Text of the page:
Baxter (NYSE:BAX) released some good news and a little bad news this week, but investors appear more interested in the latter.

Net income for the quarter climbed 39% year over year, although that kind of earnings growth clearly isn't sustainable. Sales rose just 7% for the quarter -- 3% when excluding changes in currency rates.

Baxter's BioScience division saw the largest revenue increase. Its 20% jump in sales was mainly thanks to ADVATE, its hemophilia A treatment, and increased demand for its vaccines in Europe. Baxter recently received FDA approval for an additional dosage strength of ADVATE, which should help it increase sales of the product further in the coming quarters.

In addition to the sales growth, margin improvements made the largest contributions to Baxter's bottom-line increases. Gross margin rose substantially from 43.6% to 49.2% year over year. Net margins jumped to an impressive 15.2% in the same period, up from 11.7%.

Given the stellar performance for the first half of the year, the company increased its earnings outlook for the entire year to $2.65 to $2.70 per share, compared to its previous guidance of $2.60 to $2.65, excluding special items. It expects sales growth of 4%-5%, excluding the impact of currency rates for the year.

Baxter should really find a place to invest the $2.5 billion it has in the bank. It plans to use some of that to continue its stock buyback program, which it announced in 2006, but I'd like to see it use some of the funds to further increase sales. It could try to develop more products in-house by increasing its research and development budget even further, although this might also be a good time for Baxter to buy one of its smaller partners, like Halozyme Therapeutics (NASDAQ:HALO) or the DynPort Vaccine Company portion of Computer Sciences Corporation (NYSE:CSC).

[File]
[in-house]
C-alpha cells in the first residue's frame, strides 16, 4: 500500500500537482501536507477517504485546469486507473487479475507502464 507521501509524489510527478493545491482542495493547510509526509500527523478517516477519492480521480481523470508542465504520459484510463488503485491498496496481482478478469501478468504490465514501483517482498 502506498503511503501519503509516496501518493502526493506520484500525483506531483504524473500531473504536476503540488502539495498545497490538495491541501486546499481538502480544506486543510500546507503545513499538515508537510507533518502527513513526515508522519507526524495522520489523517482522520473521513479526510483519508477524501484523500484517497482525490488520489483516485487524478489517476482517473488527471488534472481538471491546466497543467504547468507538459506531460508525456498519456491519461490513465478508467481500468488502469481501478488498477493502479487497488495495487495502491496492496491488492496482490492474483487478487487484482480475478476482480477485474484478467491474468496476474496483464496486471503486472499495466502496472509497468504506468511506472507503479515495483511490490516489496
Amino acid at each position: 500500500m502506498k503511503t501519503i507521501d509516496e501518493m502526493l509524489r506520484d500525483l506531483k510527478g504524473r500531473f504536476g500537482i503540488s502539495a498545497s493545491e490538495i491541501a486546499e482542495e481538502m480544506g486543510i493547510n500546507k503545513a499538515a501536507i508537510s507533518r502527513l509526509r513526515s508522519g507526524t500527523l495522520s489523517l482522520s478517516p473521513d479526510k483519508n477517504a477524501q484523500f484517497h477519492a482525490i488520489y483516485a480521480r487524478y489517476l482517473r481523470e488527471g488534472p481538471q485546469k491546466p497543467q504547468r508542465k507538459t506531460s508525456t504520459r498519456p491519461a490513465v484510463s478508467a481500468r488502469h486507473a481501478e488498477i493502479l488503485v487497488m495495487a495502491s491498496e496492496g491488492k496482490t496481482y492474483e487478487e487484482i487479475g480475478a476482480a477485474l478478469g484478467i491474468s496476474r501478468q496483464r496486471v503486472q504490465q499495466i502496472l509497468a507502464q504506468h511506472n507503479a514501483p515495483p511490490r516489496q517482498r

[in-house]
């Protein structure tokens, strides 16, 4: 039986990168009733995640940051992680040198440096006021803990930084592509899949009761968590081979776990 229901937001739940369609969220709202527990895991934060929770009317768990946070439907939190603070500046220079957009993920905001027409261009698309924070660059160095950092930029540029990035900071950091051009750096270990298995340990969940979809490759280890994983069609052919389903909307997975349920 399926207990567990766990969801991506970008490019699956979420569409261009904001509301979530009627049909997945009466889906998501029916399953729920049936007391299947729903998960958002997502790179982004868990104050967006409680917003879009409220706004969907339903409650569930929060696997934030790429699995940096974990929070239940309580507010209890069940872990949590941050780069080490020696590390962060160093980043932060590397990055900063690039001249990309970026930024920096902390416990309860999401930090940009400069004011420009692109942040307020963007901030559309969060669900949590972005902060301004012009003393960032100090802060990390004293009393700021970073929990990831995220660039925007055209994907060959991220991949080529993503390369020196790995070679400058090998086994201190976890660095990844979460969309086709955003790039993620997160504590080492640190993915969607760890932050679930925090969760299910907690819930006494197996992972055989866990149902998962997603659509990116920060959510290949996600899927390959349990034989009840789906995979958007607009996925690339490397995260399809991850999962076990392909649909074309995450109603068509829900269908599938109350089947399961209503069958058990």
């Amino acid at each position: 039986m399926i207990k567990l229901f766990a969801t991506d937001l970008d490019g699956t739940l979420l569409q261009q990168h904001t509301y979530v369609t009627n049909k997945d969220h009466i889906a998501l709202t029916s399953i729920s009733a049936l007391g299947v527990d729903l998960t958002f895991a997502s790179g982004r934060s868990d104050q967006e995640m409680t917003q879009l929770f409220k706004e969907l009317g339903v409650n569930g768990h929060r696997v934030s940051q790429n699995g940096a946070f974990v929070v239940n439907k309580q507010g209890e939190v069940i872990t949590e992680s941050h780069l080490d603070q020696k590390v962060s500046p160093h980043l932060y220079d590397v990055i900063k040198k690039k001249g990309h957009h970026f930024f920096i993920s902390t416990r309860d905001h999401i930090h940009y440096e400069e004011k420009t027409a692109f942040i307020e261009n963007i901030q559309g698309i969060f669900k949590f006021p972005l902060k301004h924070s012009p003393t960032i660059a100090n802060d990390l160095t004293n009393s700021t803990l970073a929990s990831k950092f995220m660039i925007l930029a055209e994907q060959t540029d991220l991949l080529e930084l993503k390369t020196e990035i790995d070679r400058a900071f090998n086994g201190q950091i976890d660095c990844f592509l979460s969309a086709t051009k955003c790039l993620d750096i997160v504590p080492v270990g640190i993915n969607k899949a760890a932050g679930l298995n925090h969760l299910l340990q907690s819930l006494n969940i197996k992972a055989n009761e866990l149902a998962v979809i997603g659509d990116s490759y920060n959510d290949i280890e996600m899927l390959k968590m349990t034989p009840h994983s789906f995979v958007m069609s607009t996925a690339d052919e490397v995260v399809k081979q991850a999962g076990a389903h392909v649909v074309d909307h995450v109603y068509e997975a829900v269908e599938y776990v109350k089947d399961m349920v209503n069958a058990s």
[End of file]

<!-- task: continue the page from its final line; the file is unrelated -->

The one downer for Baxter was the recall it announced Wednesday afternoon on 4,500 of its COLLEAGUE triple-channel infusion pumps. During the earnings conference call, CEO Bob Parkinson said that the company had already solved the software problem and was currently testing the fix. The device is a minimal part of Baxter's total sales, so the recall won't affect its bottom line too much.

The stock ended yesterday down 5%, suggesting that investors are focusing on the recall more than the strong earnings growth. Baxter certainly won't be able to keep earnings growth near 40% -- it can only improve margins so far. But if it can keep sales growth around 7% while holding costs in check, Baxter's stock price should continue the climb it's enjoyed for the past year and a half.

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Fool contributor Brian Orelli, Ph.D., doesn't own shares of any company mentioned in this article. The Fool's disclosure policy is rock-solid.